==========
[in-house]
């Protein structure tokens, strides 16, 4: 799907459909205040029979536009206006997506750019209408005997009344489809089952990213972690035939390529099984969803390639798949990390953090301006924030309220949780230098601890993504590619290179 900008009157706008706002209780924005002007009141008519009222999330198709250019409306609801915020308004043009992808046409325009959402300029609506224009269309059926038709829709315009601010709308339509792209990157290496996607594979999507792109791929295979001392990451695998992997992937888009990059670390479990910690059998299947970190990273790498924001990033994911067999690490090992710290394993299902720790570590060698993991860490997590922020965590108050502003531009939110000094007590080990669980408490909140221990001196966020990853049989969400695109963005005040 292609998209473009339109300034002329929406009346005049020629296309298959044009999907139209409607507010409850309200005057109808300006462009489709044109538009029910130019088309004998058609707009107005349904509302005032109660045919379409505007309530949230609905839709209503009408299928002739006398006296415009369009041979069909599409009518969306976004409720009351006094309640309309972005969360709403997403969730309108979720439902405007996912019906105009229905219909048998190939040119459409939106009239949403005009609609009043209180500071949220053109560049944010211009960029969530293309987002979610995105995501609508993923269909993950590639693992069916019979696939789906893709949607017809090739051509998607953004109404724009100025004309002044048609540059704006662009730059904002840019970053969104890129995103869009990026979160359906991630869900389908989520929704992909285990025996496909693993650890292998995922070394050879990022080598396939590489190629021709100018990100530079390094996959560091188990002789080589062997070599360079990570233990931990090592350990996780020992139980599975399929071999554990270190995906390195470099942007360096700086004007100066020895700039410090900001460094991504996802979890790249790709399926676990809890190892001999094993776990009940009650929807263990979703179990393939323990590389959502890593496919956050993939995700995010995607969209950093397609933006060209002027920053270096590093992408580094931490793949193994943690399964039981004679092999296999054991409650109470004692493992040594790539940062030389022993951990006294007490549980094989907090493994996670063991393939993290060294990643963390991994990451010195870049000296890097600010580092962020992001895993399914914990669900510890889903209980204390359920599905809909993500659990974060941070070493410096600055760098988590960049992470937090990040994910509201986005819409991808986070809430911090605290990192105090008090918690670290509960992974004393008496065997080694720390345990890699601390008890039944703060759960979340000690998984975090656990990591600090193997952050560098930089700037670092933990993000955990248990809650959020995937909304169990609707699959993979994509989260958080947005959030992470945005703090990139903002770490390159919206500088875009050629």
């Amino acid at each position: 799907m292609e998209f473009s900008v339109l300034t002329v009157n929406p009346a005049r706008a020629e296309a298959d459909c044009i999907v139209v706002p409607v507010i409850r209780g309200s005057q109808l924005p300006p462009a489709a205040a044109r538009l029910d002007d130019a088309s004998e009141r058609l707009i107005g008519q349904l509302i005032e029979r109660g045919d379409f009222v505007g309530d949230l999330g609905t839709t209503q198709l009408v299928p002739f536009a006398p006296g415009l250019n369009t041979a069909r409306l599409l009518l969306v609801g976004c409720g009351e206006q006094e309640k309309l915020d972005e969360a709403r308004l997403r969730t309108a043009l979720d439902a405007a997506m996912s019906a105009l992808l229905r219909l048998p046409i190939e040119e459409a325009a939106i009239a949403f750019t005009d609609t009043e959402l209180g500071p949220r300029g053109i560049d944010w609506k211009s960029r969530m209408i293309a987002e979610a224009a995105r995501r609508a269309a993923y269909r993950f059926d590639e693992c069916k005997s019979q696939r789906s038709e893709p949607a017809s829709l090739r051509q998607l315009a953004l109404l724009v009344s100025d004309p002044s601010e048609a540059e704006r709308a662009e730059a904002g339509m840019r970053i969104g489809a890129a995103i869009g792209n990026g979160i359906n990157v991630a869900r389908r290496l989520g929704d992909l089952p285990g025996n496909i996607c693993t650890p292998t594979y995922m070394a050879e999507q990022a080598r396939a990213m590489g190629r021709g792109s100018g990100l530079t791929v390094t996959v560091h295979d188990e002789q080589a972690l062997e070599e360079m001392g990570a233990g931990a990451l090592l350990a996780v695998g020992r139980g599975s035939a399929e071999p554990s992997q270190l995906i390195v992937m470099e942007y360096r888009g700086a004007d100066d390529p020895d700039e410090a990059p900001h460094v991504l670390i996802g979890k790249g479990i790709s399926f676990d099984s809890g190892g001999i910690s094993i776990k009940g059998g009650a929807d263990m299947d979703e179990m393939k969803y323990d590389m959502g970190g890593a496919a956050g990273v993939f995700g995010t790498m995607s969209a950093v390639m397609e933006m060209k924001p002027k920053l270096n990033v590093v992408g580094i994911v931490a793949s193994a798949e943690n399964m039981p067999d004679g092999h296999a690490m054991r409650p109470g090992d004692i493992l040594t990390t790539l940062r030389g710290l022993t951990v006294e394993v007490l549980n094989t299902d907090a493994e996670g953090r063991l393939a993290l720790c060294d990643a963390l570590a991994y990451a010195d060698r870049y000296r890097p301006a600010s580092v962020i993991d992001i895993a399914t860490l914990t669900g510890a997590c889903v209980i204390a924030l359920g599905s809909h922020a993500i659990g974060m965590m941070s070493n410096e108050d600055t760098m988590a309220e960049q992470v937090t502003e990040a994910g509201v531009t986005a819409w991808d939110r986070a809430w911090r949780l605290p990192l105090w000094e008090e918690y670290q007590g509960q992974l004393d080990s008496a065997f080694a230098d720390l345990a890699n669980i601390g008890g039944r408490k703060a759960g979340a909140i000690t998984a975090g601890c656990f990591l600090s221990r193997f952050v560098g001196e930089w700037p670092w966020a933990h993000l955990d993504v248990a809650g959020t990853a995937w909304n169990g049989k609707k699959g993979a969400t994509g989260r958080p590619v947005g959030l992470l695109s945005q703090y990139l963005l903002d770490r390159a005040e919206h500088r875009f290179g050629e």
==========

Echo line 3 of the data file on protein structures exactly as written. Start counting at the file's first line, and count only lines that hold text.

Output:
């Amino acid at each position: 799907m292609e998209f473009s900008v339109l300034t002329v009157n929406p009346a005049r706008a020629e296309a298959d459909c044009i999907v139209v706002p409607v507010i409850r209780g309200s005057q109808l924005p300006p462009a489709a205040a044109r538009l029910d002007d130019a088309s004998e009141r058609l707009i107005g008519q349904l509302i005032e029979r109660g045919d379409f009222v505007g309530d949230l999330g609905t839709t209503q198709l009408v299928p002739f536009a006398p006296g415009l250019n369009t041979a069909r409306l599409l009518l969306v609801g976004c409720g009351e206006q006094e309640k309309l915020d972005e969360a709403r308004l997403r969730t309108a043009l979720d439902a405007a997506m996912s019906a105009l992808l229905r219909l048998p046409i190939e040119e459409a325009a939106i009239a949403f750019t005009d609609t009043e959402l209180g500071p949220r300029g053109i560049d944010w609506k211009s960029r969530m209408i293309a987002e979610a224009a995105r995501r609508a269309a993923y269909r993950f059926d590639e693992c069916k005997s019979q696939r789906s038709e893709p949607a017809s829709l090739r051509q998607l315009a953004l109404l724009v009344s100025d004309p002044s601010e048609a540059e704006r709308a662009e730059a904002g339509m840019r970053i969104g489809a890129a995103i869009g792209n990026g979160i359906n990157v991630a869900r389908r290496l989520g929704d992909l089952p285990g025996n496909i996607c693993t650890p292998t594979y995922m070394a050879e999507q990022a080598r396939a990213m590489g190629r021709g792109s100018g990100l530079t791929v390094t996959v560091h295979d188990e002789q080589a972690l062997e070599e360079m001392g990570a233990g931990a990451l090592l350990a996780v695998g020992r139980g599975s035939a399929e071999p554990s992997q270190l995906i390195v992937m470099e942007y360096r888009g700086a004007d100066d390529p020895d700039e410090a990059p900001h460094v991504l670390i996802g979890k790249g479990i790709s399926f676990d099984s809890g190892g001999i910690s094993i776990k009940g059998g009650a929807d263990m299947d979703e179990m393939k969803y323990d590389m959502g970190g890593a496919a956050g990273v993939f995700g995010t790498m995607s969209a950093v390639m397609e933006m060209k924001p002027k920053l270096n990033v590093v992408g580094i994911v931490a793949s193994a798949e943690n399964m039981p067999d004679g092999h296999a690490m054991r409650p109470g090992d004692i493992l040594t990390t790539l940062r030389g710290l022993t951990v006294e394993v007490l549980n094989t299902d907090a493994e996670g953090r063991l393939a993290l720790c060294d990643a963390l570590a991994y990451a010195d060698r870049y000296r890097p301006a600010s580092v962020i993991d992001i895993a399914t860490l914990t669900g510890a997590c889903v209980i204390a924030l359920g599905s809909h922020a993500i659990g974060m965590m941070s070493n410096e108050d600055t760098m988590a309220e960049q992470v937090t502003e990040a994910g509201v531009t986005a819409w991808d939110r986070a809430w911090r949780l605290p990192l105090w000094e008090e918690y670290q007590g509960q992974l004393d080990s008496a065997f080694a230098d720390l345990a890699n669980i601390g008890g039944r408490k703060a759960g979340a909140i000690t998984a975090g601890c656990f990591l600090s221990r193997f952050v560098g001196e930089w700037p670092w966020a933990h993000l955990d993504v248990a809650g959020t990853a995937w909304n169990g049989k609707k699959g993979a969400t994509g989260r958080p590619v947005g959030l992470l695109s945005q703090y990139l963005l903002d770490r390159a005040e919206h500088r875009f290179g050629e």